Cubanet, Ernesto Perez Chang, Havana, 7 February 2015 — More than a decade has passed since the first big purchase of busses from China and Russia was made in order to ameliorate the transportation problem in Cuba, and no improvement is in sight. Contrary to what was promised then, moving from one point to another becomes each day a greater agony for low-income citizens.
Although officials from the Ministry of Transportation continue blaming the economic embargo and the world crisis for all the difficulties they face, it is well known that there are other phenomena, many of them related to corruption.
In that sense, it is not surprising to encounter silence in the official media and in the statements by some officials in which they try to hide the million-dollar embezzlements that the importing and transportation companies must confront every year such that what is invested on one side passes to the pockets of a few on the other.
Besides the negative figures supplied by Ricardo Chacon, Director of International Relations for the Ministry of Transportation (MITRANS), in the press conference held in 2014 in order to “denounce the embargo,” there were other data missing about the damages caused to the Cuban economy by the frauds and thefts committed by some of the senior leaders of strategic enterprises related to transportation.
According to what we could learn through an official from Havana’s Provincial Transportation Department, who for obvious reasons has asked our discretion as far as his identity, a great part of the economic losses that were suffered last year, as in years before, is due to the chaos and the embezzlement of great sums of money by senior leaders of enterprises like Transimport, whose director, Jesus Jose de Hombre, was arrested some months ago and is under investigation for an act of corruption that also involves the director of the company Autopartes, tied to the illicit sale of thousands of engines that were intended for public transportation.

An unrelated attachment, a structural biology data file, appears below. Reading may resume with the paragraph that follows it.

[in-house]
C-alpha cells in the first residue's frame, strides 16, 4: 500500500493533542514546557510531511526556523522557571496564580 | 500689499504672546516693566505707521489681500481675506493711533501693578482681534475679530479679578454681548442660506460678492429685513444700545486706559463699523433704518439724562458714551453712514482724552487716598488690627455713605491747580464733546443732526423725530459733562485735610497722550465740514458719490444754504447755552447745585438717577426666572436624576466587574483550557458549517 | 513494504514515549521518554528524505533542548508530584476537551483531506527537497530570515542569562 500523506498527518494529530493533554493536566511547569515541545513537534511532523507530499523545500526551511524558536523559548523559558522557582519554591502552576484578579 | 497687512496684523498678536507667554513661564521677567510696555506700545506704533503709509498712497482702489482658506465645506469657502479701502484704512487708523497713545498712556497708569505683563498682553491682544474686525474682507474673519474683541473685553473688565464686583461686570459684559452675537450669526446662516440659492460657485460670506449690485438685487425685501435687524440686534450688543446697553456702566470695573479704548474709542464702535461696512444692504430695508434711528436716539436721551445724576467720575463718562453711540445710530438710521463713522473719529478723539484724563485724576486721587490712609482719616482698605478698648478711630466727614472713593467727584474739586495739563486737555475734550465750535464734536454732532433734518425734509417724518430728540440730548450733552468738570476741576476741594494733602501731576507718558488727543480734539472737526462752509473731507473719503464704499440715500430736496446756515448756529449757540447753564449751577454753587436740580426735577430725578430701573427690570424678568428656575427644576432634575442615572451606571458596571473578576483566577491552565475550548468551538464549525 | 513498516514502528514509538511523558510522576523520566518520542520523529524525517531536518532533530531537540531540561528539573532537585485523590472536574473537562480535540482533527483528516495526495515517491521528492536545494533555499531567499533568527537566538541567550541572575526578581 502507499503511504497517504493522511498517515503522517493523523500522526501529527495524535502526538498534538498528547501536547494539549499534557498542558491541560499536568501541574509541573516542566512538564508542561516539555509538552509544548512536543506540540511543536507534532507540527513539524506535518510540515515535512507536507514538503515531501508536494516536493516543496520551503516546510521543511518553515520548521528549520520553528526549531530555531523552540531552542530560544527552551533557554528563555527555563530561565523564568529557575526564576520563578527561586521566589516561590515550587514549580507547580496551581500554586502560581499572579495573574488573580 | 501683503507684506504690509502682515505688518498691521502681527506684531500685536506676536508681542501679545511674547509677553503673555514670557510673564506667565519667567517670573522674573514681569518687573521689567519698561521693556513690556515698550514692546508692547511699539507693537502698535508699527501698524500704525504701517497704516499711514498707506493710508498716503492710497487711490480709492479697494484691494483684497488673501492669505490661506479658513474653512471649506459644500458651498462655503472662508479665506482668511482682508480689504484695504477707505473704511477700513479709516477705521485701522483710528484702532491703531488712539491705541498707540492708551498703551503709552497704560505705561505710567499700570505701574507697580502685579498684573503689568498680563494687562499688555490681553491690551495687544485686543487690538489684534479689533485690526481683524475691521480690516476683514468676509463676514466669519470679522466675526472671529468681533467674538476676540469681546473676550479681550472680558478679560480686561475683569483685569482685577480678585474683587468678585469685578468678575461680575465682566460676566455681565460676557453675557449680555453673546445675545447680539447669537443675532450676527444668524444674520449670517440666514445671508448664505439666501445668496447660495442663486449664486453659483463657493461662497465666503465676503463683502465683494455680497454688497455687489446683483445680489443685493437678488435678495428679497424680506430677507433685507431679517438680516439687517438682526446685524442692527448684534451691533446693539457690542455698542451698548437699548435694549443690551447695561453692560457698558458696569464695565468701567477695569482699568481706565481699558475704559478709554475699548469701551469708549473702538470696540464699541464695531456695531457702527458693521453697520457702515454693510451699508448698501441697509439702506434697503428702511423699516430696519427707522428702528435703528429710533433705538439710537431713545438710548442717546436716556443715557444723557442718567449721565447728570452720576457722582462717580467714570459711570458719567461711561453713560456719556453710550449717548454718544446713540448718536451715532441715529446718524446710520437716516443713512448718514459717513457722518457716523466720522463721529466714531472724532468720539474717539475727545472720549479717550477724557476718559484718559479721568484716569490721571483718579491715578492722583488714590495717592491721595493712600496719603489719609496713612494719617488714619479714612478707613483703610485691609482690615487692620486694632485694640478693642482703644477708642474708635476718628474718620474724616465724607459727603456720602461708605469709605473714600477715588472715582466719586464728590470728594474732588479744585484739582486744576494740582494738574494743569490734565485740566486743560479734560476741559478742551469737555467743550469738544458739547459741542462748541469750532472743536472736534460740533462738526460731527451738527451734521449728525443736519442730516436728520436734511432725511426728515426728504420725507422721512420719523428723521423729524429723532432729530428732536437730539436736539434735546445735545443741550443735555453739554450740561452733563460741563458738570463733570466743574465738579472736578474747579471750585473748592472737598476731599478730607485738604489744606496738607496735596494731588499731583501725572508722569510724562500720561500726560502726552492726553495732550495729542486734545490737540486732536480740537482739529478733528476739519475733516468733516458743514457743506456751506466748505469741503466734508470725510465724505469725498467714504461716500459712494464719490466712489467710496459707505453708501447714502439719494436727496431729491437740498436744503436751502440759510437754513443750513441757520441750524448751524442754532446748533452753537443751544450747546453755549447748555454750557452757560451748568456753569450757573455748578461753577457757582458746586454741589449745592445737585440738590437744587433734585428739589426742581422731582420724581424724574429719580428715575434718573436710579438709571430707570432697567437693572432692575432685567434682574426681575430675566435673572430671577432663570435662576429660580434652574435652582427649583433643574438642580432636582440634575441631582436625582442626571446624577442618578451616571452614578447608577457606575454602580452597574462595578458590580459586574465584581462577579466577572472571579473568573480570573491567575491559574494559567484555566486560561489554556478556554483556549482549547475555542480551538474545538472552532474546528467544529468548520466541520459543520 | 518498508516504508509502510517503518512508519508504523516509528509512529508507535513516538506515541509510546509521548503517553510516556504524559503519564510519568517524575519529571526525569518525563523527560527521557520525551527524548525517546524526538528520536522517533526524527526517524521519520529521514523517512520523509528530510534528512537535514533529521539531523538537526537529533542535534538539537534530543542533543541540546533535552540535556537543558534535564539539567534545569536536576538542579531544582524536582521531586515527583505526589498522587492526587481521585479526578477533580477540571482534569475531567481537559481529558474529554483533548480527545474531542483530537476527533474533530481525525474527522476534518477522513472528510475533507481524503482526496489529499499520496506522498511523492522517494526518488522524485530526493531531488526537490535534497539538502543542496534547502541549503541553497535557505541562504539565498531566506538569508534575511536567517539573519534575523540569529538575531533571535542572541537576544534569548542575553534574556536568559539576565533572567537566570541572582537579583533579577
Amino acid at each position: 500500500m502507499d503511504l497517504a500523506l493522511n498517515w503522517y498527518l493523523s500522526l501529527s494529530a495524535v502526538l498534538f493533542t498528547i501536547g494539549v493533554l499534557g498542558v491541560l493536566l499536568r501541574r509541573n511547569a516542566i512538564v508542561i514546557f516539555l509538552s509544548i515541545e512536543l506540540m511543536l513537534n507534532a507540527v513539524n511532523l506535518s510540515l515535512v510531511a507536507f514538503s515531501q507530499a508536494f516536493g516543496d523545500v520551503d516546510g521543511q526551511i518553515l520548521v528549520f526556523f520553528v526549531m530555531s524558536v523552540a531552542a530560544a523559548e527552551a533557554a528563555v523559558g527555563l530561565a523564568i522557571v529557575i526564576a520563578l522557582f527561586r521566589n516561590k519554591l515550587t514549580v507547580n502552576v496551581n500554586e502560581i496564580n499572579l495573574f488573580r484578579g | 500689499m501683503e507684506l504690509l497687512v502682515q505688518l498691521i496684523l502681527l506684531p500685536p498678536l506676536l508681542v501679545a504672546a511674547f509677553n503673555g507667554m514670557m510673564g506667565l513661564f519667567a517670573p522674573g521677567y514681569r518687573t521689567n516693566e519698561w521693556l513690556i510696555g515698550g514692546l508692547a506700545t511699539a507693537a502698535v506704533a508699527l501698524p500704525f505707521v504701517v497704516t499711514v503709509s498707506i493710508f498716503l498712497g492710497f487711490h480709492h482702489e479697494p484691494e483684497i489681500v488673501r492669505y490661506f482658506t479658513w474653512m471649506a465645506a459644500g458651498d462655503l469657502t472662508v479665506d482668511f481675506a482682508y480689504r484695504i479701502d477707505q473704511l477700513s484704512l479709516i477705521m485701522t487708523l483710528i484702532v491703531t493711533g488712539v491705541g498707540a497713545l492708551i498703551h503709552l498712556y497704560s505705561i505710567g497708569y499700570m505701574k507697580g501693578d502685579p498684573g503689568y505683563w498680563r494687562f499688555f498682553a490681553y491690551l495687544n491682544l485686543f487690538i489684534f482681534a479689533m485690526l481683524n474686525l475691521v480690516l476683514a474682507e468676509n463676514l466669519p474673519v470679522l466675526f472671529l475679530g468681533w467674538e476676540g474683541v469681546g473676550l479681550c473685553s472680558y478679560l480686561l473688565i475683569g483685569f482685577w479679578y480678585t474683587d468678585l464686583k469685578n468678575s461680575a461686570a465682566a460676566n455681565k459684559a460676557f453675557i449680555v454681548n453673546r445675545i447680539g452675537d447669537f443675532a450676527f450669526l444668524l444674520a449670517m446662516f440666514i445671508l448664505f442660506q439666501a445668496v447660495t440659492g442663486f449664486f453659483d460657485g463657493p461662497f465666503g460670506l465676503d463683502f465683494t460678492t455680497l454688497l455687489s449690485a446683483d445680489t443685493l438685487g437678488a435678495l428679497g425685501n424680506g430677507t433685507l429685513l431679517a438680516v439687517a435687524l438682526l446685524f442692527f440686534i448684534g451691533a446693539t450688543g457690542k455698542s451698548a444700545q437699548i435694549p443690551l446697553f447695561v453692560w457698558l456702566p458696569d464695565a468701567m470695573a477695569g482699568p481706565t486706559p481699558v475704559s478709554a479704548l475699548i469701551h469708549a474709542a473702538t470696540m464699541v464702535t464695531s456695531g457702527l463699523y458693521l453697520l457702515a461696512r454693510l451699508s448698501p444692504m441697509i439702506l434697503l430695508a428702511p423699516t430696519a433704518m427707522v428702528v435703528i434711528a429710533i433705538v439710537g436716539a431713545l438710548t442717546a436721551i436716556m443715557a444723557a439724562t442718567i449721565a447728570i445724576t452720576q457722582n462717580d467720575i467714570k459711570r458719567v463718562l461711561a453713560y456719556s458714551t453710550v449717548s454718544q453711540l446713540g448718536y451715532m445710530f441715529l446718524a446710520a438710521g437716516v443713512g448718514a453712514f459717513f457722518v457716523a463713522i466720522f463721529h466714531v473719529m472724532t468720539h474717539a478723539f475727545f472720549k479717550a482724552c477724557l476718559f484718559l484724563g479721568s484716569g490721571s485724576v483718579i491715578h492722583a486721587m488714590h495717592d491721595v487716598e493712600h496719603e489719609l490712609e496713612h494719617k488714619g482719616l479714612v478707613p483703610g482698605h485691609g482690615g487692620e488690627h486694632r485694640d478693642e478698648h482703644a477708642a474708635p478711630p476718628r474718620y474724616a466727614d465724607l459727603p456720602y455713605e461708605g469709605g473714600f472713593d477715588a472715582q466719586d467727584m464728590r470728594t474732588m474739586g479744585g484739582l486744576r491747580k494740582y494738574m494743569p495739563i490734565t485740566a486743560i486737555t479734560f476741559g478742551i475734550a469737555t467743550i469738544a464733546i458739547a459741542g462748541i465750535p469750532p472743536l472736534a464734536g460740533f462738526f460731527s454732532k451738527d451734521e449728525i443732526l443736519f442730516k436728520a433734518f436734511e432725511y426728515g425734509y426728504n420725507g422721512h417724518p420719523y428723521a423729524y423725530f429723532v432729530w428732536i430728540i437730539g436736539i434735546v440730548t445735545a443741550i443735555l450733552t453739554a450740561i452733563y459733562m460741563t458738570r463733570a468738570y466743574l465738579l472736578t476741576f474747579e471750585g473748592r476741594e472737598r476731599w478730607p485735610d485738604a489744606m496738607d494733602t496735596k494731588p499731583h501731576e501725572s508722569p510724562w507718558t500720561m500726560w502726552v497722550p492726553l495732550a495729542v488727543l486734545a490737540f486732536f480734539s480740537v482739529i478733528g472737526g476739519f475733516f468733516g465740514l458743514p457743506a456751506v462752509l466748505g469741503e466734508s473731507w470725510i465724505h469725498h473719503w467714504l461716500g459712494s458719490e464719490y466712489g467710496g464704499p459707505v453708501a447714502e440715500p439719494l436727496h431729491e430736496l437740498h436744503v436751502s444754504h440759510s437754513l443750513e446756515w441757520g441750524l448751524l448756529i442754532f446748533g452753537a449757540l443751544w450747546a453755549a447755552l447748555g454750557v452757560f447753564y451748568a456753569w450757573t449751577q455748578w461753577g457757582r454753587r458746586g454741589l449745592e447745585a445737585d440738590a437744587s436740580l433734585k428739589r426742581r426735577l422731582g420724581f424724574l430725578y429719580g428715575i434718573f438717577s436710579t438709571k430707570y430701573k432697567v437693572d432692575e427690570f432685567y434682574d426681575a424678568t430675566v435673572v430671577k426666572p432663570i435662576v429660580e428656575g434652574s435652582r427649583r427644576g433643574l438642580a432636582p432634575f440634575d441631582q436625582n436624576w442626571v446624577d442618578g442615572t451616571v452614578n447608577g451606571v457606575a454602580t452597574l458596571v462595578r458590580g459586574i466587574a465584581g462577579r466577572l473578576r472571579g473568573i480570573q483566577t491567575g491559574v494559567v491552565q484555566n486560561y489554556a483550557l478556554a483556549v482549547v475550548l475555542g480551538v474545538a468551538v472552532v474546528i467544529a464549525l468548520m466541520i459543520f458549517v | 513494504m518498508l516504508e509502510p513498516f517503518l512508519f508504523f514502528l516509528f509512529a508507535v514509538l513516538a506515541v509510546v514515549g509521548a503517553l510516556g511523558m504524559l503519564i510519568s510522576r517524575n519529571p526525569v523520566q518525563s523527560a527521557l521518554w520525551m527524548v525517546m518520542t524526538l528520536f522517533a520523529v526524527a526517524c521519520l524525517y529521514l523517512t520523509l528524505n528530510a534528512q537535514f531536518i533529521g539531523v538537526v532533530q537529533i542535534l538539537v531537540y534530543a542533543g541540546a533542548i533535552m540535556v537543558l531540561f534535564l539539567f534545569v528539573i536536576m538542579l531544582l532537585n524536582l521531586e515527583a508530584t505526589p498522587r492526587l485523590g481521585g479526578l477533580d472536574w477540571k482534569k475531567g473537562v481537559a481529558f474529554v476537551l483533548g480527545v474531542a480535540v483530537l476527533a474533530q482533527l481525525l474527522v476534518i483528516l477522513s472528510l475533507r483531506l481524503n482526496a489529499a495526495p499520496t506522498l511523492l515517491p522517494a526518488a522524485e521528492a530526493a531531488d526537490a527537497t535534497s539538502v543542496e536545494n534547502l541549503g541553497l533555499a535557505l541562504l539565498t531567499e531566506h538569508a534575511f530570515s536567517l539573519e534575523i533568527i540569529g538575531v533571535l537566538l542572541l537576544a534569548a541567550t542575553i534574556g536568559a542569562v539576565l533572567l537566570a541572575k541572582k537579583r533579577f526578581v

On the streets of Cuba it is common knowledge that the black market for parts and vehicles, as well as for all services related to the field, is supplied by a network of corruption that reaches the highest levels in government institutions. The inability to honestly administer all these enterprises that function as true mafias is obvious when the constant resignations by officials are taken into account, the frequent changes of high managers as well as of the ministers and vice-ministers related directly or indirectly to transportation but, also, when it is revealed to us the exaggerated price of a vacant position in any of the warehouses or offices related to the sale or import of automobiles and auto parts.
A worker – whom we do not identify for his safety – for one of the warehouses of the Gaviota enterprise group, in the capital, tells us about this particular:
“The job as assistant to the Warehouse Chief goes for a thousand dollars and those that have to do with marketing also are “nibbling close.” There are people here who have entered on the bus and left in a Hyundai. They enter without a peso in their pockets because of what they had they spent on buying the job but later they get twenty times what they invested. Here I have seen new cars being removed, just arrived through the port. Later old cars are put out to rent, as if they were the new ones.”